We had thirteen pieces of Light artillery. The enemy had landed 30,000 men, and according to their letter-writers nearly all were brought into action during the day. They had certainly five
major-generals, including their commander, General Grant, present, showing that the above is no exaggeration of their numbers. My command held this large army in check from daylight until near sundown, often repulsing them, and three times charging and breaking their lines.
About half an hour before sundown the order to retire was given. Green was then slowly falling back on the right. Tracy's brigade moved next, followed by Cockrell, from the left, and Baldwin, who occupied the center, brought up the rear. Passing to the left of the town with the leading brigades, we crossed the bayou, and, having formed line of battle on the north side, destroyed the bridge. The enemy pressing upon our rear, obtained possession of the road leading to the left of the town, and compelled Baldwin to cross through the town and over the forks of the bayou, destroying both bridges. Halting a few hours to rest his men, he took up his march, and, passing around, joined me the following day at Grant Gulf.
Hoping from my dispatches the Major-General [W. W.] Loring, with his whole DIVISION, would be up that nigh, I determined to hold the position on the Bayou Pierre, and if Loring could prevent the enemy from crossing the two forks of the bayou to the east, and thus secure my left flank, I felt confident of whipping them in front. Finding that only one small brigade of his was en route to join me, and that [A. W.] Reynold's brigade, of [Carter L.] Stevenson's DIVISION, had not yet come up, I determined to abandon the position.
Major-General Loring and Brigadier-General [Lloyd] Tilghman arrived at my headquarters about 11 o'clock on the night of the 2nd. I explained my position to them, and stated my determination to retreat, but told General Loring that the order had not yet been communicated to any one. He declined to assume the command of the troops, but concurred in my belief that I was compelled to abandon the post at Grand Gulf. I then ordered the evacuation, the time for each command to move being so fixed as to avoid any delay or confusion when the several commands from their respective positions should meet on the main road. After the order was issued, a dispatch from General Pemberton ordered the abandonment of the position, adding that I was to abandon my baggage, which I had determined to and did save. After the army was clear of the post, magazines destroyed, and the order of march fully arranged, General Loring assumed command, keeping me with him as a staff officer until we crossed the Big Black River, when I returned to the command of my DIVISION.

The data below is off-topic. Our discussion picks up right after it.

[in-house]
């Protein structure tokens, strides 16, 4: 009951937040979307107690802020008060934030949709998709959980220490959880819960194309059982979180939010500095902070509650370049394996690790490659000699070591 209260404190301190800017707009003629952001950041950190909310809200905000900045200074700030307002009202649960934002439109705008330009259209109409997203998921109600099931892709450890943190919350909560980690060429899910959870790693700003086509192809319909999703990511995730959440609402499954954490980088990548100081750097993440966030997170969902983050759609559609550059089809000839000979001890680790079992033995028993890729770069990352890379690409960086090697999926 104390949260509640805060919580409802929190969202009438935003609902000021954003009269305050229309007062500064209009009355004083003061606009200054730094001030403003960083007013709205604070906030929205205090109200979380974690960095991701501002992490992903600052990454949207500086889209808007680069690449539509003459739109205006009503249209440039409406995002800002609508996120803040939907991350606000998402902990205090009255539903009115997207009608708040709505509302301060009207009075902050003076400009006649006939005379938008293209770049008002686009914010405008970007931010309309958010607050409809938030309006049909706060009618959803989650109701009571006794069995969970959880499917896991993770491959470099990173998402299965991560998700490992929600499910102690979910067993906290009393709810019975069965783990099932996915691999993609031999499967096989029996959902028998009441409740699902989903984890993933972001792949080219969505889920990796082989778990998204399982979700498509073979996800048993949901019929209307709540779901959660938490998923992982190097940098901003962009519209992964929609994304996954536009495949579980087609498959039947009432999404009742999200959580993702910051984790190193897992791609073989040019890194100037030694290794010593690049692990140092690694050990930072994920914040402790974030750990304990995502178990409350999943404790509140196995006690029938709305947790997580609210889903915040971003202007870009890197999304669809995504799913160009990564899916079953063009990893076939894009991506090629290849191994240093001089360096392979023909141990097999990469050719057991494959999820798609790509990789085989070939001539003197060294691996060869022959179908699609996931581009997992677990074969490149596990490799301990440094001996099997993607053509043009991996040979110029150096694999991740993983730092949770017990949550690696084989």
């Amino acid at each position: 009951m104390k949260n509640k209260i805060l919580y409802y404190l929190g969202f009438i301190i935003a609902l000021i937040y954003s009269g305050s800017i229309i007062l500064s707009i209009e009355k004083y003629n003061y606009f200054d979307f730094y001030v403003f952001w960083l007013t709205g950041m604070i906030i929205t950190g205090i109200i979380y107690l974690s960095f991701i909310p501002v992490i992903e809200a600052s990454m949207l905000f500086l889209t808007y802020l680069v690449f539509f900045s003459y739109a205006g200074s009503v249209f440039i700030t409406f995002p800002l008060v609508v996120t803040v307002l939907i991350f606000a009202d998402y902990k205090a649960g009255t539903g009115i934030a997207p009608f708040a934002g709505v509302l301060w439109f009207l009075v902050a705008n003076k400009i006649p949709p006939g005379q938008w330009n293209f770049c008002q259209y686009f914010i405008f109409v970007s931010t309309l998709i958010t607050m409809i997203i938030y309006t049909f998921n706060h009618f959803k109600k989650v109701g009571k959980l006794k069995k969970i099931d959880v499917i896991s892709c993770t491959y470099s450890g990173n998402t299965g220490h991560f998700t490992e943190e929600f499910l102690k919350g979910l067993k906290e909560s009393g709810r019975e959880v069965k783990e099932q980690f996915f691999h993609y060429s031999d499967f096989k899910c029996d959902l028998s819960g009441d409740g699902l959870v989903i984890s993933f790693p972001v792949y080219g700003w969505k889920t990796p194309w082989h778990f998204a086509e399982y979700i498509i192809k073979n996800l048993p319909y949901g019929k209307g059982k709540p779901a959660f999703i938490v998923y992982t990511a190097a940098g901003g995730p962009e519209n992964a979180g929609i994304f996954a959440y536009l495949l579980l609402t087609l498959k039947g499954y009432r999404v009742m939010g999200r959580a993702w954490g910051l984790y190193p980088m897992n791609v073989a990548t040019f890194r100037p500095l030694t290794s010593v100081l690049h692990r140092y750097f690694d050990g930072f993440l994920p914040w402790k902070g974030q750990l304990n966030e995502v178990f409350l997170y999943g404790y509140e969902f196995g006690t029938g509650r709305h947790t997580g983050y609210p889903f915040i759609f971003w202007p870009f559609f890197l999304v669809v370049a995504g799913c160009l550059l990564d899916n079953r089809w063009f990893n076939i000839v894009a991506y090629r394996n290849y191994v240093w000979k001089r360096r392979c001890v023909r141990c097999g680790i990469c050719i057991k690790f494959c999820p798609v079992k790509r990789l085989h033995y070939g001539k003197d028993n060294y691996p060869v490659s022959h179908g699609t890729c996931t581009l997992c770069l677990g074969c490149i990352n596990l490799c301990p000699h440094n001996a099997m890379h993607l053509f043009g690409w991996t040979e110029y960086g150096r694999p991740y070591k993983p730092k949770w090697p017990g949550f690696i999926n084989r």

Too much praise cannot be bestowed upon the troops who shared the perils and hardships incident to this battle. By referring to the reports of General Baldwin and Colonel [I. W.] Garrott (commanding Tracy's brigade), it will be seen that these brave men marched over 100 miles, fought for twelve hours an army five times their number, and all in the space of five days.
General Green's handsome repulse of the enemy's advance guard the night before the battle is worthy of special commendation.
In addition to the gallant charge made by the THIRD and FIFTH Missouri (Colonels [W. R.] Gause's and [James] McCown's regiments) on the left, I would call special attention to the cool, daring, and determined conduct of Colonel Eugene Erwin and the brave officers and men under him, of the Sixth Missouri. To fully understand the merit of